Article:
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Crusoes and Other Castaways in Modern French Literature Solitary Adventures
978-1-61149-406-8 • Hardback
August 2012 • $80.00 • (£49.95)
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978-1-61149-506-5 • Paperback
June 2014 • $32.99 • (£19.95)
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978-1-61149-407-5 • eBook
August 2012 • $32.99 • (£19.95)

eBooks have to be checked out individually and cannot be combined with print books.
Pages: 282
Size: 6 1/4 x 9 1/4
By Joseph Acquisto
 
Literary Criticism | European / French
University Press Copublishing Division | University of Delaware
Crusoes and Other Castaways in Modern French Literature: Solitary Adventures by Joseph Acquisto examines the many ways in which the castaway, particularly in the form of engagement with Robinson Crusoe, has been reinterpreted and appropriated in nineteenth through twenty-first century French literature. The book is not merely a literary history of the robinsonnade in France; rather, Acquisto demonstrates how what he calls the genre of “solitary adventure” becomes a vehicle for exploration of much larger questions about the reception of texts, modes of reading, and the relationship between popular and serious literary traditions. The heart of Crusoes and Other Castaways in Modern French Literature examines a crucial moment in the late nineteenth and early twentieth centuries when the history of cultural perspectives on reading and solitude intersect, catalyzing a reconsideration of Defoe’s tale. Acquisto’s philosophically inflected readings of works by writers from Rousseau to Balzac, Verne to Gide, Valéry to Tournier enhance intertextual and cultural approaches to the castaway myth and broaden our appreciation of the dynamic relation it has to modern French literature writ large.
Joseph Acquisto, PhD is an associate professor at the University of Vermont, specializing in nineteenth and twentieth century French literature.
Note on Translations
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Introduction
Chapter One: Children of Rousseau: Castaways and Solitaries in the Early Nineteenth-Century Novel
Chapter Two: What is the Moral of this Story?: The Popular Robinsonnade in the Nineteenth Century
Chapter Three: Toward the Inner Solitary Adventure: Reading, Adventure, Solitude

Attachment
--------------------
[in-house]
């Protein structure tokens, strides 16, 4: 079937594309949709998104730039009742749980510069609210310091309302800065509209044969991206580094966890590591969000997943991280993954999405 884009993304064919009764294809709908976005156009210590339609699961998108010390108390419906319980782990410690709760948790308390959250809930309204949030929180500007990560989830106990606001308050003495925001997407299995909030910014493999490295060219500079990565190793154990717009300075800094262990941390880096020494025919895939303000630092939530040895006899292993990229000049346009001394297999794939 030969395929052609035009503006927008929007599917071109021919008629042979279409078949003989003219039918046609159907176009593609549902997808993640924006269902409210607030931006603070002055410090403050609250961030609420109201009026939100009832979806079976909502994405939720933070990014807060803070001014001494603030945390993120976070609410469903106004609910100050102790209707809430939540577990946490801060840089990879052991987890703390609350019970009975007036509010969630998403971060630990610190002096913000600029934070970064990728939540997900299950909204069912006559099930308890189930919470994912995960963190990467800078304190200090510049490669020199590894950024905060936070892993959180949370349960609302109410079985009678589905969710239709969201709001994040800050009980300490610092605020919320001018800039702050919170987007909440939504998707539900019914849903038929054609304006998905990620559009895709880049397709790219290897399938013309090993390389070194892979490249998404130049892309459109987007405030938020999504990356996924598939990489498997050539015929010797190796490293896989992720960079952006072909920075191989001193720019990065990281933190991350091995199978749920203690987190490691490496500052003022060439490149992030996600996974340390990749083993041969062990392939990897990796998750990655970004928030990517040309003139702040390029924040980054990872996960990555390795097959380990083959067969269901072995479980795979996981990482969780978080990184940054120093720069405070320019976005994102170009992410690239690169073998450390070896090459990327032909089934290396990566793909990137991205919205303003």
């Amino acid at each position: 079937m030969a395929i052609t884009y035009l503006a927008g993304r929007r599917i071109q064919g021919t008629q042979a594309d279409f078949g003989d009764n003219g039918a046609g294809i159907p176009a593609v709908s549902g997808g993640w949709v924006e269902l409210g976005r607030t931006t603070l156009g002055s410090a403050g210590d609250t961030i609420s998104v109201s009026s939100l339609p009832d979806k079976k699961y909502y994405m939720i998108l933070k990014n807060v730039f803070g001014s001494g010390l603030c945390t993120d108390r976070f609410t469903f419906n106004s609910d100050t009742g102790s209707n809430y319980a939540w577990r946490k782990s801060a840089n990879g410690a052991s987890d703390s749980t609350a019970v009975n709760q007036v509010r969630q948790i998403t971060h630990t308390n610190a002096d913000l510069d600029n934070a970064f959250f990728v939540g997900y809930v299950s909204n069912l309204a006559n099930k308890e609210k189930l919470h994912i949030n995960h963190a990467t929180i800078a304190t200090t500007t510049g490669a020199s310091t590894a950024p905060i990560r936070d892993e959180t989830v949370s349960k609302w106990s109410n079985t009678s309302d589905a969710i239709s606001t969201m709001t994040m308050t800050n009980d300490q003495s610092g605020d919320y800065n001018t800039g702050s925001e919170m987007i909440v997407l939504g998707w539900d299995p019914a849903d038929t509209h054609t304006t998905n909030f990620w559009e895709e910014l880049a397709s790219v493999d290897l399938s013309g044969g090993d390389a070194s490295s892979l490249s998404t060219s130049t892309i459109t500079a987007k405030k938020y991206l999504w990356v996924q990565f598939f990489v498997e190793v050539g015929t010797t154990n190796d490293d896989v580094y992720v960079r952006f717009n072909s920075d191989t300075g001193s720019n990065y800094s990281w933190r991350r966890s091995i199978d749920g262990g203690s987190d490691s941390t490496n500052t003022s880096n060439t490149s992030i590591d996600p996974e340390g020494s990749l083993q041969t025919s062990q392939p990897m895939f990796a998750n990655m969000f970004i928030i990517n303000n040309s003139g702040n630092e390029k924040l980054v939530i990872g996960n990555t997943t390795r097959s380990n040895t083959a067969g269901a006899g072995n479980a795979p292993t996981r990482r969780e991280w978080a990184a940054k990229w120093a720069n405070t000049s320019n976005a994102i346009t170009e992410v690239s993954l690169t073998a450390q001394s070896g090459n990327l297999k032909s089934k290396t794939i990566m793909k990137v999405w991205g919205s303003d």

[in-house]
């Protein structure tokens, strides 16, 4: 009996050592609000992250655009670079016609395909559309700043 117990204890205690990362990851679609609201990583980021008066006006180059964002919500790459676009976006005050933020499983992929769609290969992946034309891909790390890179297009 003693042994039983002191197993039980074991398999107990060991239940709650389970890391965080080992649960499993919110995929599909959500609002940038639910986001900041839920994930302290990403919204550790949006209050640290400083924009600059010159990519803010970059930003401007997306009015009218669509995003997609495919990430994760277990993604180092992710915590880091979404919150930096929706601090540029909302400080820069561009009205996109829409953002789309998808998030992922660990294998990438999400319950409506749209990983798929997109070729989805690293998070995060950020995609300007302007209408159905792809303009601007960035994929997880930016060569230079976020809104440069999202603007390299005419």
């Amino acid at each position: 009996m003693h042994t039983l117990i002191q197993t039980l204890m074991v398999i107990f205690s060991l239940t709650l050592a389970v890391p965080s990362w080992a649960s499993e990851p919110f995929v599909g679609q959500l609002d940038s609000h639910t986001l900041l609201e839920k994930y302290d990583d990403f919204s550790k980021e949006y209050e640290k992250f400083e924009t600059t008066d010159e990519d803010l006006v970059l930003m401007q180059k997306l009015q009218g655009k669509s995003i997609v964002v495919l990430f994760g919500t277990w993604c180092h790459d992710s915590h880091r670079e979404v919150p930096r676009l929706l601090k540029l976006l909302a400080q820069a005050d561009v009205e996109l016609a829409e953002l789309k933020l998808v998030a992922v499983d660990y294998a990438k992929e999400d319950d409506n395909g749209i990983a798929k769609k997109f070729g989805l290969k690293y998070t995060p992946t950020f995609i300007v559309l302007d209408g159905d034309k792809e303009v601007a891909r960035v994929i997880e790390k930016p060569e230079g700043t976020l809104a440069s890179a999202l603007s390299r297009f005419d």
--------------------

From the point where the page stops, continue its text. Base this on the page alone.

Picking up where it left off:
Chapter Four: Turning Inward: The Robinson of the Poets
Chapter Five: Adventure in New Territory: The Solitary Adventure Novel 1921-1972
Chapter Six: Children of Tournier: The Late Twentieth Century and Beyond
Works Cited
About the Author
Notes
In the introduction to his innovative, intertextual study of the French castaway narrative, Acquisto (French literature, Univ. of Vermont) discusses the Crusoe story and its cousins from a French perspective, which deemphasizes a Protestant, imperial reading and the proto-colonial aspects of Crusoe's relationship with Friday. As Acquisto argues, the French tradition succeeds in turning the solitary adventure of the castaway into a heightened, attentive introspection, thereby transforming popular novels into serious works of art, andmost interestinglynarratives aimed at women and children into narratives intended for men. Beginning with Rousseau, the author traces the solitary adventure throughout the nineteenth and twentieth centuries, in both poetry and prose. Jules Verne, Paul Valéry, André Gide, and Michel Tournier all receive extended, worthwhile attention. Summing Up: Recommended. Upper-division undergraduates and above.
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Acquisto argues convincingly that in successive French rewritings from the nineteenth century to the present day the practical and essentially pragmatic concerns of Defoe’s hero are gradually infused with an exploration of the mental terrain of the protagonist. The castaway story is interiorized as the space of the remote island is metamorphosed into the space of the mind: experience becomes imaginative, activity becomes contemplation, and the voyage is transformed into the exploratory adventure of reading.
French Studies


 
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